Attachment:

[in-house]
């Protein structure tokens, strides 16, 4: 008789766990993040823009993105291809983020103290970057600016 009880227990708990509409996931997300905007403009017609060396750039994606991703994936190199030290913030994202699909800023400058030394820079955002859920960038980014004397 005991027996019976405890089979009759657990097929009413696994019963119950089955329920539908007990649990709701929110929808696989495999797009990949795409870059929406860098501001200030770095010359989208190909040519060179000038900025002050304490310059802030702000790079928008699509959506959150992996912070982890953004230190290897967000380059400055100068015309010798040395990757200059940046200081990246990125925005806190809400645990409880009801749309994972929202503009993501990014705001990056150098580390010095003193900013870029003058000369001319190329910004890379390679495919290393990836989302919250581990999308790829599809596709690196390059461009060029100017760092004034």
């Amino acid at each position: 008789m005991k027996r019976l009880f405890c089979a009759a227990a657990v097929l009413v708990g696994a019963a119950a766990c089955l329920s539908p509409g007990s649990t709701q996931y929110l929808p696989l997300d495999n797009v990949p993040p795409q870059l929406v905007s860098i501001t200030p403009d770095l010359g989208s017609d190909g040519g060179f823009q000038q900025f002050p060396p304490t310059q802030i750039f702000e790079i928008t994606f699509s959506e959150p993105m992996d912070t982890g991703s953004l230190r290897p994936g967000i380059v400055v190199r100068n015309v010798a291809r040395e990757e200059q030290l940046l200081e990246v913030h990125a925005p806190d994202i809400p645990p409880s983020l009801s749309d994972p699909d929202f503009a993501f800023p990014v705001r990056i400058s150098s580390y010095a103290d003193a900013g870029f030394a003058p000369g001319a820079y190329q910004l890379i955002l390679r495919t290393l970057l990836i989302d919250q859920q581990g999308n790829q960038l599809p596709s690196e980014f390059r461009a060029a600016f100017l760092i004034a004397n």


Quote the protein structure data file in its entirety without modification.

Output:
[in-house]
């Protein structure tokens, strides 16, 4: 008789766990993040823009993105291809983020103290970057600016 009880227990708990509409996931997300905007403009017609060396750039994606991703994936190199030290913030994202699909800023400058030394820079955002859920960038980014004397 005991027996019976405890089979009759657990097929009413696994019963119950089955329920539908007990649990709701929110929808696989495999797009990949795409870059929406860098501001200030770095010359989208190909040519060179000038900025002050304490310059802030702000790079928008699509959506959150992996912070982890953004230190290897967000380059400055100068015309010798040395990757200059940046200081990246990125925005806190809400645990409880009801749309994972929202503009993501990014705001990056150098580390010095003193900013870029003058000369001319190329910004890379390679495919290393990836989302919250581990999308790829599809596709690196390059461009060029100017760092004034």
């Amino acid at each position: 008789m005991k027996r019976l009880f405890c089979a009759a227990a657990v097929l009413v708990g696994a019963a119950a766990c089955l329920s539908p509409g007990s649990t709701q996931y929110l929808p696989l997300d495999n797009v990949p993040p795409q870059l929406v905007s860098i501001t200030p403009d770095l010359g989208s017609d190909g040519g060179f823009q000038q900025f002050p060396p304490t310059q802030i750039f702000e790079i928008t994606f699509s959506e959150p993105m992996d912070t982890g991703s953004l230190r290897p994936g967000i380059v400055v190199r100068n015309v010798a291809r040395e990757e200059q030290l940046l200081e990246v913030h990125a925005p806190d994202i809400p645990p409880s983020l009801s749309d994972p699909d929202f503009a993501f800023p990014v705001r990056i400058s150098s580390y010095a103290d003193a900013g870029f030394a003058p000369g001319a820079y190329q910004l890379i955002l390679r495919t290393l970057l990836i989302d919250q859920q581990g999308n790829q960038l599809p596709s690196e980014f390059r461009a060029a600016f100017l760092i004034a004397n």